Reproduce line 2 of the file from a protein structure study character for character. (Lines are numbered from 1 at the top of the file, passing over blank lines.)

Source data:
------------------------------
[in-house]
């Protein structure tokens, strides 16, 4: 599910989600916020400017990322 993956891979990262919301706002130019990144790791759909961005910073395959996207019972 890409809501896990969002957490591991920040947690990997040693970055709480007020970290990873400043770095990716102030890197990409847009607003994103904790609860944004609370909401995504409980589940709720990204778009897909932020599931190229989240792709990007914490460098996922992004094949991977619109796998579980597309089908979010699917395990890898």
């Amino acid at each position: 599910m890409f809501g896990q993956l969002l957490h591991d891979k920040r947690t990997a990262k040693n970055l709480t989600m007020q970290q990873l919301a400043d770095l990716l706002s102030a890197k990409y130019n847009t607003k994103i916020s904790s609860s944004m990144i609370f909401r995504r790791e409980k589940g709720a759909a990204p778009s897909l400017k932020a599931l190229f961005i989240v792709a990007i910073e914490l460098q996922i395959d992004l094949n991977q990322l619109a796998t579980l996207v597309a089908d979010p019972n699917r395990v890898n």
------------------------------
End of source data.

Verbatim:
């Protein structure tokens, strides 16, 4: 599910989600916020400017990322 993956891979990262919301706002130019990144790791759909961005910073395959996207019972 890409809501896990969002957490591991920040947690990997040693970055709480007020970290990873400043770095990716102030890197990409847009607003994103904790609860944004609370909401995504409980589940709720990204778009897909932020599931190229989240792709990007914490460098996922992004094949991977619109796998579980597309089908979010699917395990890898």